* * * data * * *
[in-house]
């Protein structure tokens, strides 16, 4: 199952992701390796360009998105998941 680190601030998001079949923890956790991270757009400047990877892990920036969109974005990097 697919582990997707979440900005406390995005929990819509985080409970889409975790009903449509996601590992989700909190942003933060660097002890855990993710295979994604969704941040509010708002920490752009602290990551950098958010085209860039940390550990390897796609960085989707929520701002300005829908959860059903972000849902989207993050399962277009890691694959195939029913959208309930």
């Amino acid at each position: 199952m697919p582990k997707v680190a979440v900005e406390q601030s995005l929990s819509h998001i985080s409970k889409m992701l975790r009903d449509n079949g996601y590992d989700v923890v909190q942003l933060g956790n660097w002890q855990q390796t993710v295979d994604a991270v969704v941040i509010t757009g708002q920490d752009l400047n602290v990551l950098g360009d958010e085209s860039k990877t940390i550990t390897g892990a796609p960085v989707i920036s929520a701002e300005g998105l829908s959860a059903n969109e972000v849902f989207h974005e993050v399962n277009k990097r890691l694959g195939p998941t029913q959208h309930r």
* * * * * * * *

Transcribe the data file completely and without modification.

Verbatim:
[in-house]
């Protein structure tokens, strides 16, 4: 199952992701390796360009998105998941 680190601030998001079949923890956790991270757009400047990877892990920036969109974005990097 697919582990997707979440900005406390995005929990819509985080409970889409975790009903449509996601590992989700909190942003933060660097002890855990993710295979994604969704941040509010708002920490752009602290990551950098958010085209860039940390550990390897796609960085989707929520701002300005829908959860059903972000849902989207993050399962277009890691694959195939029913959208309930």
């Amino acid at each position: 199952m697919p582990k997707v680190a979440v900005e406390q601030s995005l929990s819509h998001i985080s409970k889409m992701l975790r009903d449509n079949g996601y590992d989700v923890v909190q942003l933060g956790n660097w002890q855990q390796t993710v295979d994604a991270v969704v941040i509010t757009g708002q920490d752009l400047n602290v990551l950098g360009d958010e085209s860039k990877t940390i550990t390897g892990a796609p960085v989707i920036s929520a701002e300005g998105l829908s959860a059903n969109e972000v849902f989207h974005e993050v399962n277009k990097r890691l694959g195939p998941t029913q959208h309930r």